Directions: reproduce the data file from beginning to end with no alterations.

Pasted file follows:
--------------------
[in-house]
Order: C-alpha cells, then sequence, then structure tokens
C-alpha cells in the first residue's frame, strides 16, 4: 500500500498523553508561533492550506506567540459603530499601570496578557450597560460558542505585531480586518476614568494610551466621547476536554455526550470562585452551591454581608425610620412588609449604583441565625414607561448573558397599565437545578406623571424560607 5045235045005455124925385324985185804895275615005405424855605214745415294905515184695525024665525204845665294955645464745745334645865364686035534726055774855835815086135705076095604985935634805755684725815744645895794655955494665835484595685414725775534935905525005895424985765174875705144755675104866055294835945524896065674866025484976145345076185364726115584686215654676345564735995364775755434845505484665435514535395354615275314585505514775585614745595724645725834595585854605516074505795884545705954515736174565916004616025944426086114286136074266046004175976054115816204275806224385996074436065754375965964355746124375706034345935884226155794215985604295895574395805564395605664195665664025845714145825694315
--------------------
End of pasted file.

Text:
[in-house]
Order: C-alpha cells, then sequence, then structure tokens
C-alpha cells in the first residue's frame, strides 16, 4: 500500500498523553508561533492550506506567540459603530499601570496578557450597560460558542505585531480586518476614568494610551466621547476536554455526550470562585452551591454581608425610620412588609449604583441565625414607561448573558397599565437545578406623571424560607 5045235045005455124925385324985185804895275615005405424855605214745415294905515184695525024665525204845665294955645464745745334645865364686035534726055774855835815086135705076095604985935634805755684725815744645895794655955494665835484595685414725775534935905525005895424985765174875705144755675104866055294835945524896065674866025484976145345076185364726115584686215654676345564735995364775755434845505484665435514535395354615275314585505514775585614745595724645725834595585854605516074505795884545705954515736174565916004616025944426086114286136074266046004175976054115816204275806224385996074436065754375965964355746124375706034345935884226155794215985604295895574395805564395605664195665664025845714145825694315